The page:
In 1872, a political reporter made this statement after a faction of the dominant Republican Party went ahead and nominated the radical newspaper publisher Horace Greeley as their candidate for President:
“there was too much brains and not enough whiskey at the convention.”
So are there too many brains in the conservative establishment? That’s what this writer is saying in an article Filmer was kind enough to bring to my attention. I agree with many of the thoughts in the articles, that so-called conservative think tanks have become top heavy with scholars fleeing universities and colleges. That they’re paid a lot of money and make comfortable living talking to each other and saying the same things they said 30 years ago and so long as the money keeps coming in, the continue on in this way.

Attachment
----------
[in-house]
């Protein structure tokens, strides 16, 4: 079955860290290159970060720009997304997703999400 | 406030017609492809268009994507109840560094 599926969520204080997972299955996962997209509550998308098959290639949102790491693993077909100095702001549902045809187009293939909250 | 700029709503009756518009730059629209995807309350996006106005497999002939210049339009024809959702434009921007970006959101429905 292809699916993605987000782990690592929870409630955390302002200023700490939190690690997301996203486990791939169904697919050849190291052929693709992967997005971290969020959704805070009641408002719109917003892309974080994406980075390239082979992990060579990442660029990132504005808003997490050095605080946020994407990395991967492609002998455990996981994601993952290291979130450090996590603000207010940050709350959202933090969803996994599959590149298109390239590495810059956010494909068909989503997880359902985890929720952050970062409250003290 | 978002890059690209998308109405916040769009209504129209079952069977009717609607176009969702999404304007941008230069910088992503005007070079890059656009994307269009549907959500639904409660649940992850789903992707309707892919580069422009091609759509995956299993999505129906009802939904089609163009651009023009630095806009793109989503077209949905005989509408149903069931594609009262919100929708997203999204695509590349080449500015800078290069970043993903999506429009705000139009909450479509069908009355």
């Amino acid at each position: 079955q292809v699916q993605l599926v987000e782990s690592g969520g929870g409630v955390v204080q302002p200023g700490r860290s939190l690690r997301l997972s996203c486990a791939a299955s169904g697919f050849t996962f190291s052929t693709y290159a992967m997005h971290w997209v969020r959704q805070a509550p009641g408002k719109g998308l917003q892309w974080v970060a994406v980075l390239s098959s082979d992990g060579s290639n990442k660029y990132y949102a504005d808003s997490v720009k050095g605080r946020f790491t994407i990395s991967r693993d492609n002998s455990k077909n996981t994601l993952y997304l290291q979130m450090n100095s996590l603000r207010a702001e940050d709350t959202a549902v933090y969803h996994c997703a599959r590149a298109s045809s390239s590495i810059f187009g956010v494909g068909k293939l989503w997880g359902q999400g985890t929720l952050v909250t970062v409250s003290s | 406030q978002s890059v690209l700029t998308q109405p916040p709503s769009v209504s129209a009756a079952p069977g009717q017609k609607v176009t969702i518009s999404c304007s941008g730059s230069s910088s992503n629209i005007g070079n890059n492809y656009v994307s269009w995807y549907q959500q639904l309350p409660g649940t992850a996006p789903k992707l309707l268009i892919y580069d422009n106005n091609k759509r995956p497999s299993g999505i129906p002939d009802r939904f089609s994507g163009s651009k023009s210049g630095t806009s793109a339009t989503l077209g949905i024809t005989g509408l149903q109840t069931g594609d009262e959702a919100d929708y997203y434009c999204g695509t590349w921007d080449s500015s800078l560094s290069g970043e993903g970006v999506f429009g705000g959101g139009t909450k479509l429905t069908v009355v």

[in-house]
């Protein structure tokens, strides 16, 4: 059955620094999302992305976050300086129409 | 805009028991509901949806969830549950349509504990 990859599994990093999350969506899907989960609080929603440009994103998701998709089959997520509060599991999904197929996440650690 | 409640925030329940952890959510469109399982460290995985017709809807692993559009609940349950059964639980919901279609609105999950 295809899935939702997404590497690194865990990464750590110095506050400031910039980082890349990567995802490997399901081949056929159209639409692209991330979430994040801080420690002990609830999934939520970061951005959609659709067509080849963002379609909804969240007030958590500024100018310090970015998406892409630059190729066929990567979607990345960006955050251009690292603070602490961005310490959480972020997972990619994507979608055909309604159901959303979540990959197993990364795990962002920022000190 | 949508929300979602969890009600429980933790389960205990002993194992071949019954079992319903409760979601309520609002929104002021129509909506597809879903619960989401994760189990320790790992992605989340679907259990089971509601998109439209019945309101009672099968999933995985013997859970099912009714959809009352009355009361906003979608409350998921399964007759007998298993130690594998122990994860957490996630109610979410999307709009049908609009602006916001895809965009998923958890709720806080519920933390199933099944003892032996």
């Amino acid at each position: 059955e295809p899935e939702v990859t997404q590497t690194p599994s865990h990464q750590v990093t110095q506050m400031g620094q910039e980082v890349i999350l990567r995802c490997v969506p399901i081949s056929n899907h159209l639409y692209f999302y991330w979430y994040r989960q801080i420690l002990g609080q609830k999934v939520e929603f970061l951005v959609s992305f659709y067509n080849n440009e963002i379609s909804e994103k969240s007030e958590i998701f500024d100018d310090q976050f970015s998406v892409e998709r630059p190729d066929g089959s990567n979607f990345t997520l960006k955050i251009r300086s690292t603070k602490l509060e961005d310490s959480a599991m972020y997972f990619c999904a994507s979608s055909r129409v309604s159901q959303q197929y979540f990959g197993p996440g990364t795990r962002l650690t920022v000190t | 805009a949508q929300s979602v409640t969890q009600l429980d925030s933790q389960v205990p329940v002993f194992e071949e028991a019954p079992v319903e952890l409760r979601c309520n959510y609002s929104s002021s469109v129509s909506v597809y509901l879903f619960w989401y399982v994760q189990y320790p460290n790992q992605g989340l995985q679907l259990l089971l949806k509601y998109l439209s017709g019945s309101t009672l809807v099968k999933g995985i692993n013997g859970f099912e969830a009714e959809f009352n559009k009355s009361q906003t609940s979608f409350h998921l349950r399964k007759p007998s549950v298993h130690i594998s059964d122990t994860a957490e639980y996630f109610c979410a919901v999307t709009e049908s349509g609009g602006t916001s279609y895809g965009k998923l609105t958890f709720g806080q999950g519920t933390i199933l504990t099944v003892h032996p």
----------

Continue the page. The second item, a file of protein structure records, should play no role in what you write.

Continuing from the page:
A donor who would rather see his money well spent rather than thoughtlessly getting the tax write-off, would be wise to find think tanks outside the Beltway and the coasts, the home of the cosmos, outside of the big cities, for fresh and different approach that could pay off towards something substantial if the resources are provided. But that’s the rub isn’t it? Many of these donors are corporations who sensibly don’t want to fund groups that question their power and influence or would promote the politics of decentralization. They spend on the same ones because they know its a safe investment. The early conservative movement depended upon individuals like oil wildcatters and family trust foundations for its support. But as soon as big money rolled in after 1980, the cosmo think tanks stopped thinking and simply repeated what they were told. It easier to raise money that way.
Well, you get what you pay for.